SAN FRANCISCO -- Virtualization has become "the Swiss Army Knife of IT," according to VMware chief technology officer Steve Herrod.
While speaking at a panel discussion about the role virtualization is playing in the business transformation of IT on Thursday morning, Herrod explained that the evolution and success of virtualization lies in the fact that businesses can use it for all different purposes.
Examining where virtualization is presently, Herrod posited that if you look globally at all servers, 50 percent are running virtualized. But to go any farther, Herrod argued that we need to consider two key needs: performance and availability of service levels.
But before that can happen, Herrod cited three instigators for getting virtualization of the enterprise going. The first would be leadership. If that fails, carrots and sticks. Some tricks that fall into that category would be selling the potential cost savings as well as faster implementation.
Revlon chief information officer David Giambruno lauded many of the benefits his company has seen since adopting virtualization, explaining that the number of people doing IT support are now being more proactive and executing applications.
Running VMware 5.1, Giambruno noted that 98 percent of Revlon's computes are running on its internal cloud, making 15,000 automated application moves a month.
Giambruno said that virtualization is returning money and other resources to the business, which is especially evident considering the cost savings that Revlon has experienced is north of $70 million -- either saved or avoided, depending on how you look at it.
He also mentioned two other side effects that has resulted from virtualization and cloud adoption. First, Revlon's project throughput has increased 300 percent over the last two years. Second, the cosmetics enterprise has seen a 70 percent reduction in time for development of applications because of all that data available.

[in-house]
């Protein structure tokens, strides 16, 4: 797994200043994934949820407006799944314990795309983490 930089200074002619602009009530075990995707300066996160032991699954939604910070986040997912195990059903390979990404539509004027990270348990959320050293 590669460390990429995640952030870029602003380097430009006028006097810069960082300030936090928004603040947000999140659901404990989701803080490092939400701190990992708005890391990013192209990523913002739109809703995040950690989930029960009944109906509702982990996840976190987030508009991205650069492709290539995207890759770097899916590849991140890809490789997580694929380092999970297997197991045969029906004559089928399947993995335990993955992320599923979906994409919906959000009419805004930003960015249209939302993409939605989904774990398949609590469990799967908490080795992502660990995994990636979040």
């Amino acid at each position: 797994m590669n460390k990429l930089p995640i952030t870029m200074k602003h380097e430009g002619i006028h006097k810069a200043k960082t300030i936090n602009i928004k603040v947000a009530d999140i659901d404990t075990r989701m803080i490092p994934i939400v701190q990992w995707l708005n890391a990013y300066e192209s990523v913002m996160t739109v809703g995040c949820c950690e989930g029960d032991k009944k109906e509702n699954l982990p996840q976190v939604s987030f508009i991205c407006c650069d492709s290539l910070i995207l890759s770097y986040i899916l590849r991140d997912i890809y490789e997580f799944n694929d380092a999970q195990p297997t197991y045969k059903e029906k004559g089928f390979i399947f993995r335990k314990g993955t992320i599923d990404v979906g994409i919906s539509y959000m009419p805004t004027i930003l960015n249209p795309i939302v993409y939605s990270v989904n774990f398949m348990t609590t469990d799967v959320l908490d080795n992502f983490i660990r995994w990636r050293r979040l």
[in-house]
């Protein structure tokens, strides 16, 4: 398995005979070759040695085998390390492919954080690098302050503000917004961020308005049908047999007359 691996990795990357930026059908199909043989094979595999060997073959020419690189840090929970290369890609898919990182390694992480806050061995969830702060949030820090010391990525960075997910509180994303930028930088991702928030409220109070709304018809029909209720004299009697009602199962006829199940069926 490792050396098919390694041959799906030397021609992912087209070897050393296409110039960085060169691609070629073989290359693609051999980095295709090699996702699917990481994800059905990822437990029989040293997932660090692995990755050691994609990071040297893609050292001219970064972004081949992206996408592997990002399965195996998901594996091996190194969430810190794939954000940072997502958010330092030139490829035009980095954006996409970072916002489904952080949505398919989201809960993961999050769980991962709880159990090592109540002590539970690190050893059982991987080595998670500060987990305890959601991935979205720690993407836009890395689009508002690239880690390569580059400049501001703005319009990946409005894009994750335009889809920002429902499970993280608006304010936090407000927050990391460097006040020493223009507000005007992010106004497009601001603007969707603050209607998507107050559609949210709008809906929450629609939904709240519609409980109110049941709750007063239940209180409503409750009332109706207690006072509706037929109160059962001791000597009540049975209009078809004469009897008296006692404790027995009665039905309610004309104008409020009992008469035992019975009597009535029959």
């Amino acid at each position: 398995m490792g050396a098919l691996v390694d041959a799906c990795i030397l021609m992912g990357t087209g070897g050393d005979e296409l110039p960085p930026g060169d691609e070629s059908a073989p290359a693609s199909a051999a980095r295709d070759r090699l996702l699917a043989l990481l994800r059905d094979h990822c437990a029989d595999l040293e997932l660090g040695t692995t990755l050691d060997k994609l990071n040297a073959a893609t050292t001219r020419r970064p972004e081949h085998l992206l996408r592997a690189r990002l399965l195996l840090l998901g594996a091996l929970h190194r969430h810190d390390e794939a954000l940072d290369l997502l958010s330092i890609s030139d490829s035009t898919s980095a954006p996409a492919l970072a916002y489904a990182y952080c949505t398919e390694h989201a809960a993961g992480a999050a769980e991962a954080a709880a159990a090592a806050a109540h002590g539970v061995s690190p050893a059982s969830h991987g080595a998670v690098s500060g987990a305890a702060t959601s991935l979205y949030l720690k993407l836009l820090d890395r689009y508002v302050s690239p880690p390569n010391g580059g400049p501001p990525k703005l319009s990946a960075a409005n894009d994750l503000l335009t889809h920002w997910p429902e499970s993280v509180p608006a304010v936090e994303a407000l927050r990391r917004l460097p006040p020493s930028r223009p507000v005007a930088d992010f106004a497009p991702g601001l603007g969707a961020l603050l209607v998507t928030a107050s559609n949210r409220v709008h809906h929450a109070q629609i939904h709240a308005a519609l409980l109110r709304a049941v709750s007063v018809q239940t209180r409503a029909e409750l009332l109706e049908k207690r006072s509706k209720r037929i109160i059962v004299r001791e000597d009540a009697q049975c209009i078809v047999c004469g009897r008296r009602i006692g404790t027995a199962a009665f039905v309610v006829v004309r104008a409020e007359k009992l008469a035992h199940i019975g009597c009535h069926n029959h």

"In this day, it's all about speed and accuracy," Giambruno said. Comparing virtualization in IT to an iPad, Giambruno said it's really just about being able to use the platform with little training (if any) and without hassles.
In regards to mobile trends, Giambruno was so supportive of the shift towards virtualization and the cloud that he predicted, in the next couple of years, no one will ever access data on a mobile device anymore, but rather people will stream applications from the data center.
"You are not going to have data sitting on a device any longer, unless it's really personal," Giambruno argued.
That sets up a huge security shift as well. Thus, Giambruno suggested to encrypt the entire data center and control the access.
Heinz Ulrich Roggenkemper, executive vice president of SAP Labs, concurred with this theory, but he acknowledged that there is a still big disparity between mobile operating systems (especially iOS and Android) as to how prepared they might be for such an environment.
One topic that the panelists seemed to definitely agree upon was bringing personal devices to work, and that this trend is going to continue no matter what.
Roggenkemper concluded, "In terms of bring your own device, it does not make sense to work against gravity."